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We must close the loophole that allows law enforcement to buy our personal data without a warrant.

Protecting Civil and Human Rights

Curtailing Law Enforcement Abuses

The Problem

The Problem

Federal law enforcement agencies should protect the public — and they should be accountable to the people when they fail to do so. But too often, federal agencies and officers abuse their power and operate in secrecy. They disproportionately abuse the rights of people of color, and there’s often no way to get justice. We deserve transparent, accountable federal law enforcement, not agencies with wide-ranging powers that operate in secrecy. When federal law enforcement violates people’s rights, they should have to answer to the people. The government doesn’t do enough to rein in overreach and to hold federal law enforcement responsible for misdeeds. We are working to reform policies that allow rights violations and fighting for changes that would hold federal law enforcement agencies and agents accountable.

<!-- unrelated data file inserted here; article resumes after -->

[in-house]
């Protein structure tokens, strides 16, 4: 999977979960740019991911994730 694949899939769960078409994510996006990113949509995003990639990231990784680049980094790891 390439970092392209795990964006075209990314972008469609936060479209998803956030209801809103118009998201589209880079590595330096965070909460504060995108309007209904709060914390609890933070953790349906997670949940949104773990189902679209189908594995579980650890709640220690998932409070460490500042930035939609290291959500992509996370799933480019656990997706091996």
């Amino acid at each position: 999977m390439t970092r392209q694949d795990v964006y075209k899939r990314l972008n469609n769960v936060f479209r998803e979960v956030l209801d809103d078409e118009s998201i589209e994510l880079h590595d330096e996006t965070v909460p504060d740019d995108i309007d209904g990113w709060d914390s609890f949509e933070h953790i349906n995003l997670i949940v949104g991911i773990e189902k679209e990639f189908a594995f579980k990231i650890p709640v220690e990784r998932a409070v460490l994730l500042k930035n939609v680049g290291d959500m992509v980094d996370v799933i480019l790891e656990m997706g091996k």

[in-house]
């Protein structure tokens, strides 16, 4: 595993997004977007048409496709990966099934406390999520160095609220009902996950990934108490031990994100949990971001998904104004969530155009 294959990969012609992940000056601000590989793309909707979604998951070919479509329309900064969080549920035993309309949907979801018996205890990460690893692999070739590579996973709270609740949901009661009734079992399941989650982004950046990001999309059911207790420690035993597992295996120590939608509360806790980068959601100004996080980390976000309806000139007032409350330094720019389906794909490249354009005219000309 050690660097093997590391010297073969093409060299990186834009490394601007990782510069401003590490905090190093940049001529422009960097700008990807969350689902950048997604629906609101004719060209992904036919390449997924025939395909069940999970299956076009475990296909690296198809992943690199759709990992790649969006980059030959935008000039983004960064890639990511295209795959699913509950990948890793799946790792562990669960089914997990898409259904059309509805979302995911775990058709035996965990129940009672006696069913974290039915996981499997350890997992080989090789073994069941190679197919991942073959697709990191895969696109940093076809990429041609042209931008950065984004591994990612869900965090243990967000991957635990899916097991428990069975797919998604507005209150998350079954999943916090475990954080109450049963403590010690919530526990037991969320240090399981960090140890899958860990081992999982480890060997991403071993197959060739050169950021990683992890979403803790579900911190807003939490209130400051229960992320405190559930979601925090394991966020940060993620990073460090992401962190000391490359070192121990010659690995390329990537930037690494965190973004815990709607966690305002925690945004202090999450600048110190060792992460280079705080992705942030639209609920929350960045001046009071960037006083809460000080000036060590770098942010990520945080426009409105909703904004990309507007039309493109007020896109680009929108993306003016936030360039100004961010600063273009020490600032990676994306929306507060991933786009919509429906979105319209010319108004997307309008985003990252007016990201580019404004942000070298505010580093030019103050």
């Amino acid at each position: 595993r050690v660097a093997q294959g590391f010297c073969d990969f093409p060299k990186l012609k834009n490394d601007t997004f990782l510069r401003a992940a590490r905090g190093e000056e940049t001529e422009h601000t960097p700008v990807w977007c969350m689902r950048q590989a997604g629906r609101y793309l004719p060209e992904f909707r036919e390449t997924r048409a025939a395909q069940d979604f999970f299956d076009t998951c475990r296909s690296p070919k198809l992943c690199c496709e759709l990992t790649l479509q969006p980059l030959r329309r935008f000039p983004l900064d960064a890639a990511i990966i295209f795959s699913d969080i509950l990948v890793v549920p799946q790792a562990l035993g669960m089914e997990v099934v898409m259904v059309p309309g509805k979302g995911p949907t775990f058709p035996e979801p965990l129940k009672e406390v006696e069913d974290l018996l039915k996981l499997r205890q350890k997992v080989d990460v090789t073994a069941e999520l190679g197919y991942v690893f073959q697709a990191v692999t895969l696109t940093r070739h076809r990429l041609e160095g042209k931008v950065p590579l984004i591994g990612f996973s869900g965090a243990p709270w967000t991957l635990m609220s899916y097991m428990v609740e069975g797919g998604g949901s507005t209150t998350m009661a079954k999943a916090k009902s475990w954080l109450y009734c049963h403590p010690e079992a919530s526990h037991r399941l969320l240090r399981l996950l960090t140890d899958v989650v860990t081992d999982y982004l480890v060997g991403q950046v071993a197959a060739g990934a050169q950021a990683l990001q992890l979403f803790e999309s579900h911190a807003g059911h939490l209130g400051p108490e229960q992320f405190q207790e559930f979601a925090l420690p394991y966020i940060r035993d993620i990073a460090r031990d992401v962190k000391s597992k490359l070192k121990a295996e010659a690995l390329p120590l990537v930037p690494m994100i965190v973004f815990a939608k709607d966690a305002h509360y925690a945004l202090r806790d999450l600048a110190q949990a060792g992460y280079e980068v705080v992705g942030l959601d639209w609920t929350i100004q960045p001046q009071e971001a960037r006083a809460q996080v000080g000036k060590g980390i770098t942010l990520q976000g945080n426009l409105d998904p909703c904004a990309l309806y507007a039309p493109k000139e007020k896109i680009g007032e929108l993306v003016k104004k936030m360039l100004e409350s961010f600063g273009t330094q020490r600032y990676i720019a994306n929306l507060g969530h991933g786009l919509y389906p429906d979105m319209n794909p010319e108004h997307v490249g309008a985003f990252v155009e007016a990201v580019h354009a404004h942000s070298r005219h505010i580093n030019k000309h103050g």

Quick Facts

Did you know?

Federal law establishes the right to sue state and local officials for constitutional rights violations, but there’s no equivalent for federal officials. So if a Customs and Border Protection official violates your rights, you can rarely successfully seek legal recourse.

The Border Patrol’s vast enforcement zone has enabled the agency to set up checkpoints far away from the border. This has left undocumented people living in fear, as agents have abused their authority to arrest anyone for little reason.

What’s at Stake

What’s at Stake

DOJ Is Required to Report Each Death in Custody, but It Doesn’t

A 2014 law requires state and federal law enforcement to provide data on people who die while in custody. That data should inform policy changes to decrease deaths in custody. But after years of failed reporting, the data is still incomplete.

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Border Patrol Can Conduct Stops and Searches Without a Warrant

Border Patrol policy allows agents to conduct searches without probable cause or a warrant. They can do this anywhere in the “border zone” that extends 100 miles from every U.S. border and includes nine of the nation’s 10 most populous metro areas.

Customs and Border Protection Policy Allows Racial Profiling

Though most federal law enforcement officials are banned from racial profiling, Customs and Border Protection is exempt from that policy. At least one study has found that Border Patrol agents are significantly more likely to stop Latino drivers.

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